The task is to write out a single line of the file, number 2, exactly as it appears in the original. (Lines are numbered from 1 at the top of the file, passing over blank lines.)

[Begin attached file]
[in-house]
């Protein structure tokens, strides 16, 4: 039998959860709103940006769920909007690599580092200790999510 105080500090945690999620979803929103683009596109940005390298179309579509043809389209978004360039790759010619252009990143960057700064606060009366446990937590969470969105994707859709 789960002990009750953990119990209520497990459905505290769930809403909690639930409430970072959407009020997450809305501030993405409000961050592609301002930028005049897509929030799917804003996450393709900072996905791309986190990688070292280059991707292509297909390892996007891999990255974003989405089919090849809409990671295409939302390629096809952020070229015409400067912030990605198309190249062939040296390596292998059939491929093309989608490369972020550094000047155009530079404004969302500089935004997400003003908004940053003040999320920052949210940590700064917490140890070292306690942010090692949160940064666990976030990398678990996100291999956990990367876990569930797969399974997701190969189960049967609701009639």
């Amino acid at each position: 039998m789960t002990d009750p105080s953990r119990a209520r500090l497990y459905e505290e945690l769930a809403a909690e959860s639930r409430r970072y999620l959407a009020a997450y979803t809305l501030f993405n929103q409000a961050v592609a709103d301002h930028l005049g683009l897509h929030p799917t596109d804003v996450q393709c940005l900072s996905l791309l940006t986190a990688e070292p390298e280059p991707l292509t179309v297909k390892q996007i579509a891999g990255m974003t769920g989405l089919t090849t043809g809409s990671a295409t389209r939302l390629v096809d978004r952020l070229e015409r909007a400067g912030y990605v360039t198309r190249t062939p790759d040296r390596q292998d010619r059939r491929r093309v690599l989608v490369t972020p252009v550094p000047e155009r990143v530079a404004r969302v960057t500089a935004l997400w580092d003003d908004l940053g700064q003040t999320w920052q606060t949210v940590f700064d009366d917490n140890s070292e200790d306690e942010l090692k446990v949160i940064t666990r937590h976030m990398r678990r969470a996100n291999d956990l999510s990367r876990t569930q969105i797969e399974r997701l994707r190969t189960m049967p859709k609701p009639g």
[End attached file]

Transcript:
């Protein structure tokens, strides 16, 4: 039998959860709103940006769920909007690599580092200790999510 105080500090945690999620979803929103683009596109940005390298179309579509043809389209978004360039790759010619252009990143960057700064606060009366446990937590969470969105994707859709 789960002990009750953990119990209520497990459905505290769930809403909690639930409430970072959407009020997450809305501030993405409000961050592609301002930028005049897509929030799917804003996450393709900072996905791309986190990688070292280059991707292509297909390892996007891999990255974003989405089919090849809409990671295409939302390629096809952020070229015409400067912030990605198309190249062939040296390596292998059939491929093309989608490369972020550094000047155009530079404004969302500089935004997400003003908004940053003040999320920052949210940590700064917490140890070292306690942010090692949160940064666990976030990398678990996100291999956990990367876990569930797969399974997701190969189960049967609701009639």